Looking after someone who is ill or disabled may involve helping them with physical tasks, such as shopping and cooking. But it can also entail getting them in and out of bed or the bath or helping them get up after a fall. If you are regularly having to lift the person you care for, you may find that this puts extra strain on your back.
Carers are more likely than the rest of us to be affected by back pain. According to the charity Carers UK, around half of all carers have backache. However, knowing how to protect your back can help to keep it in good shape.
It is important to look after your back on a day-to-day basis and to ensure that you get adequate breaks and days off from caring.
Training and practical help
Help and advice is available locally. Click here to find out more.
Improve your posture
Just being aware of how you are sitting and standing can help to improve your posture. You should stand upright with your head facing forward and your back straight. Try to keep your shoulders above your pelvis, rather than in front or behind it. When sitting, make sure you are upright, with your feet flat on the floor or on a footstool.
If you already have back problems it doesn’t have to stop you being active. In fact activity usually helps improve back pain. Exercise which focuses on flexibility, such as yoga or tai-chi can be beneficial. Swimming, pilates, walking, running and cycling can all help to strengthen your back. If you aren’t able to do a regular sport, try walking or cycling instead of using the car for short journeys, or taking the stairs instead of the lift. If it’s been a long time since you’ve exercised, discuss it with your GP first, especially if you have any health problems.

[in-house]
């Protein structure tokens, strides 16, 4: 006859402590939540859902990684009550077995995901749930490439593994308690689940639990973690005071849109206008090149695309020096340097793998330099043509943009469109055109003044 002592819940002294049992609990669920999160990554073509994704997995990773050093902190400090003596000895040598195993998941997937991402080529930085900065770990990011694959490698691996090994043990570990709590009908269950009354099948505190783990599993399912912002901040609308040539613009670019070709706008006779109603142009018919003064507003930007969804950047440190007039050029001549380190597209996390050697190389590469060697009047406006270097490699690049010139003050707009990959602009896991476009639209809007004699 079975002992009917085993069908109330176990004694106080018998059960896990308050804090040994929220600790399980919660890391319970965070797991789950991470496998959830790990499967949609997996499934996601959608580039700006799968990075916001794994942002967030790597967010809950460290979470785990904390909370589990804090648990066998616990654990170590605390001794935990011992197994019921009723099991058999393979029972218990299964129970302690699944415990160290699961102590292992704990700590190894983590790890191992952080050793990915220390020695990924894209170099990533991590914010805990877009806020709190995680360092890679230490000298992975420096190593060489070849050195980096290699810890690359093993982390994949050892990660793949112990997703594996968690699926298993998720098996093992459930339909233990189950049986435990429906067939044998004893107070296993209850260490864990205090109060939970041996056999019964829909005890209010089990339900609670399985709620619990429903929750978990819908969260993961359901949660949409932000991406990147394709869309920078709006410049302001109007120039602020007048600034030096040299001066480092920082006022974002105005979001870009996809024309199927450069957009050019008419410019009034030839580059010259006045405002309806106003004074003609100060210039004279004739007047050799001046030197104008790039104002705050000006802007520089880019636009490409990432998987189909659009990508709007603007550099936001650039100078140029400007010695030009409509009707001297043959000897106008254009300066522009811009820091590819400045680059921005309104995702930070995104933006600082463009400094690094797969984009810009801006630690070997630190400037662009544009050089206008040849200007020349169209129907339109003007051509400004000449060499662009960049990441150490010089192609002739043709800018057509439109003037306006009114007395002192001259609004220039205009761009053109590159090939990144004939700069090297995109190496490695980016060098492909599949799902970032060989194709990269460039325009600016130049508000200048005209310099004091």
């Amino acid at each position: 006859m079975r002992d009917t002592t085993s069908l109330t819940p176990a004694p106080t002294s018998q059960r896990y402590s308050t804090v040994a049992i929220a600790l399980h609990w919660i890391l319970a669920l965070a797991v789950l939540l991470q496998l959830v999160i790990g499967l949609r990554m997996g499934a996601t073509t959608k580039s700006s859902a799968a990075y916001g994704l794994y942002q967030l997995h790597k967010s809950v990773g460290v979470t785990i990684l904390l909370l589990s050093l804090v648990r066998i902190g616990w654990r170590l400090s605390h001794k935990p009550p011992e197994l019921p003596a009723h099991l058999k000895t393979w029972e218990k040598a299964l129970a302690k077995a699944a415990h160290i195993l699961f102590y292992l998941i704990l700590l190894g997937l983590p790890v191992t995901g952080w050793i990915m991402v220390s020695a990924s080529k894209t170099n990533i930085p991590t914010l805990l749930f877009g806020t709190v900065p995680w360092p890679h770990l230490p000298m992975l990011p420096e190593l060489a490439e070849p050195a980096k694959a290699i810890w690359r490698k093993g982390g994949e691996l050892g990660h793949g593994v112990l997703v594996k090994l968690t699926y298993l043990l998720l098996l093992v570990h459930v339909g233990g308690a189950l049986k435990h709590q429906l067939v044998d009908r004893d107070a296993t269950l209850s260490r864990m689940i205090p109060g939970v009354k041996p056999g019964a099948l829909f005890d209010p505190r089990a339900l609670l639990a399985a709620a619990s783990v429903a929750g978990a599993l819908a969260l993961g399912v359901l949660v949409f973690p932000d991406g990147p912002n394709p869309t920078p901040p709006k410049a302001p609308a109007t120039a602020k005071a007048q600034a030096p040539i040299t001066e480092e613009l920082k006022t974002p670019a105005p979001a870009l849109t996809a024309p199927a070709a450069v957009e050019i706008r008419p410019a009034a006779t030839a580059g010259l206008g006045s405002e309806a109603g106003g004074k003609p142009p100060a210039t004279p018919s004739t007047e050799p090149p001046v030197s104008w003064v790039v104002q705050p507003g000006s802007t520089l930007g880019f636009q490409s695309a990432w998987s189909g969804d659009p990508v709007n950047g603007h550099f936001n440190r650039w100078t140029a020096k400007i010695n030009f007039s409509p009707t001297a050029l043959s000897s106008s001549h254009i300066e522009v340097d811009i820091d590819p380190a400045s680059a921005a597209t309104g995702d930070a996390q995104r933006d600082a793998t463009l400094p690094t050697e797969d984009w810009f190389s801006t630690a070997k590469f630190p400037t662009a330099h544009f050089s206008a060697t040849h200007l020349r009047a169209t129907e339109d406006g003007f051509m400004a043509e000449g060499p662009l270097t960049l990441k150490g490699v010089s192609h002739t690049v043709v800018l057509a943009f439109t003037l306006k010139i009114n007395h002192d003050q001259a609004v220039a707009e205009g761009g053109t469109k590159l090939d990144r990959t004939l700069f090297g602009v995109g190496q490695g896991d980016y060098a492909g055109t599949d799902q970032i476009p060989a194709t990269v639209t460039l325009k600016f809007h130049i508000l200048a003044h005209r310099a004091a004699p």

If you are suffering from acute back pain your first line of attack would be to use a cold pack or a pack of frozen peas wrapped in a tea towel. Hold the ice pack against the painful part of your back for 10-15 minutes. Try to keep active, as moving around helps to reduce inflammation and prevent stiffness developing.
If treated in the early (acute) stages, ie less than six weeks, back pain usually resolves fairly quickly. However if it persists for more than 12 weeks and becomes chronic, back pain may cause long-term problems. It is important to inform your GP of any back pain lasting more than 12 weeks. Your GP may refer you to a physiotherapist, but if you don’t want to wait for a physiotherapy referral you might want to try osteopathy. The osteopath will offer both hands-on treatment and advice about good back care and suitable exercise.
Sorrel Pindar, Registered Osteopath